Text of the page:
The capital of Thailand is a city of many contrasts and whether visitors are staying for just a couple of nights and passing through on their way to Chiang Mai or one of the islands, or they are planning to make the most of what the city has to offer they won’t be short of things to do in Bangkok.

Combining all the hustle and bustle of one of the world’s most energetic cities with a calmer, deeply Buddhist way of life, even the most casual of visitors can’t fail to notice the extremes: glittering shopping malls offering the latest designer handbags sit side by side in harmony with Buddhist shrines and spirit houses and whilst Bangkok, or The Big Mango, as it is fondly called is certainly a shopper’s paradise there are plenty more things to see and do in the city.

No trip to Bangkok is complete without paying a visit to at least one temple; these glittering testaments to the Thai peoples’ faith are truly works of art. Wat Arun, or the Temple of Dawn, sits on the side of the mighty Chao Praya River and even if one doesn’t wish to visit it creates an unforgettable view of Bangkok when viewed from a river boat or from the opposite bank, especially at sunset when its glistening roofs and spires reflect the setting sun. Another ‘wat’ not to be missed is Wat Pho, or the Temple of the Reclining Buddha. Wat Pho is situated in the old part of the city known as Rattanakosin and is directly adjacent to The Grand Palace which makes it a convenient place to take in alongside the palace complex.

Old city Grand Palace

Wat Pho houses a 43 meter long and 15 meter high statue of a reclining Buddha and is popular among locals and tourists alike. When visiting temples, females should ensure that their skirt falls below their knees and that their shoulders are covered. Men should be wearing long trousers and whilst it may be tempting to take photos of statues of the Buddha visitors should refrain.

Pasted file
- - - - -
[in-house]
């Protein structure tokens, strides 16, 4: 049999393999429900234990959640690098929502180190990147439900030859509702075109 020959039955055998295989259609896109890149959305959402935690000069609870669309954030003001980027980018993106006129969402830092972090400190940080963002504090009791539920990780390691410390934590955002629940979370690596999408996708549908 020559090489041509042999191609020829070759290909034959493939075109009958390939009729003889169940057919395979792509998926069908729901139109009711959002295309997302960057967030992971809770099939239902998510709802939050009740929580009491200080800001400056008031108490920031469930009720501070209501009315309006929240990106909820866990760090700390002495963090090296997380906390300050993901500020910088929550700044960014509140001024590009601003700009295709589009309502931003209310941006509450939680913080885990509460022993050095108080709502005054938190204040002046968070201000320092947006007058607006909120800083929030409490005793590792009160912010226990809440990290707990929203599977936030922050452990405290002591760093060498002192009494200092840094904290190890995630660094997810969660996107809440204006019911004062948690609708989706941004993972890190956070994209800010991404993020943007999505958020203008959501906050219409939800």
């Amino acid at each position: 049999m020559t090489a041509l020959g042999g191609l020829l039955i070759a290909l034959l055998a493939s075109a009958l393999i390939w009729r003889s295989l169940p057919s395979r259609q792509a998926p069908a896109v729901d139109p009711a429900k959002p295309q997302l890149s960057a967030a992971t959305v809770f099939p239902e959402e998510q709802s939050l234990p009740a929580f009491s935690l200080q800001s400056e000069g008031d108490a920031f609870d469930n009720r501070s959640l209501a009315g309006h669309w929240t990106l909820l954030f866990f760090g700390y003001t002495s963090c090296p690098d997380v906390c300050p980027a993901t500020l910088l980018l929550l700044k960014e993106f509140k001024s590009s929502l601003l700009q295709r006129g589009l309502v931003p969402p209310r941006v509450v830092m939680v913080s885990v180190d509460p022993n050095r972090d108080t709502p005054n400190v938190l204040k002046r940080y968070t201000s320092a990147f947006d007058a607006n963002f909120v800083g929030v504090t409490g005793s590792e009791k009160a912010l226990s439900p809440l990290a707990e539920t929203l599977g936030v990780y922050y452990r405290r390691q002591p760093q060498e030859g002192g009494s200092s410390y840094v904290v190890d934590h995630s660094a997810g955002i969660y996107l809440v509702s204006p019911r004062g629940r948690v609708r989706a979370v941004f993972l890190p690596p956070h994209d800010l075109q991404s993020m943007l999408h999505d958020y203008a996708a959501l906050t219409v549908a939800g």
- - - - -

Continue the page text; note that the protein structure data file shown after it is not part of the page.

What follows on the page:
The Grand Palace is also a must see; its scale and beauty can’t truly be appreciated until seen in person. Gold spires, intricately tiled stupas, giant columns, statues and temples abound inside the palace complex. Visitors can join one of the guided tours or are free to wander around at their own will although appropriate standards of dress are also required. A kiosk at the front gate provides sarongs and shirts for female visitors who may be showing a little too much flesh.

But Bangkok is not just about temples and palaces, as fantastic as they are. It is also great for kids. The Thais love children and there are a wealth of things to do in Bangkok for little ones. Dusit Zoo is a haven in the heart of the city which children will love. Open for over 65 years the zoo combines peaceful parkland and lakes with a collection of birds, fish, reptiles and mammals that includes giant pandas, lions, elephants, rhinoceroses, apes, tigers and more. There are places to eat and drink in the grounds although taking a picnic and enjoying the calm away from the noise and fumes of Bangkok’s infamous traffic is a great option. Similarly, Lumpini Park, also in the city center, is another rare open space of leafy green in which to relax, jog, cycle or rent a boat when the city streets become a little too oppressive.

Admirers of Thai art and culture will also find Bangkok’s attractions to keep them entertained and Jim Thompson’s house is a good place to start. Consisting of six traditional wooden Thai houses that have been lovingly decorated with objet d’art, classical furniture, paintings and sculptures, the stunning complex was the home of an American entrepreneur named Jim Thompson who started a Thai silk company and lived for 25 years in Bangkok. His house is open to visitors these days but sadly Jim is not there to welcome them to his sumptuous home, having mysteriously disappeared when out walking when on a holiday with friends in Malaysia in 1967.

Jim Thompson house

It would be remiss to talk about Bangkok’a attractions, however, and not mention one thing which is very dear to most Thai people’s hearts: eating. Eating is a national pastime and visitors to the Kingdom may well find themselves somewhat bewildered by the choice of food on offer – and the fact that Thai people seem to be constantly eating. From downtown fine dining to the ubiquitous road side joints and from hip cafes in leafy suburbs to hole in the wall mom and pop restaurants no visitor to the city should ever find themselves more than a few feet away from a plate of noodles, and they definitely won’t go hungry either!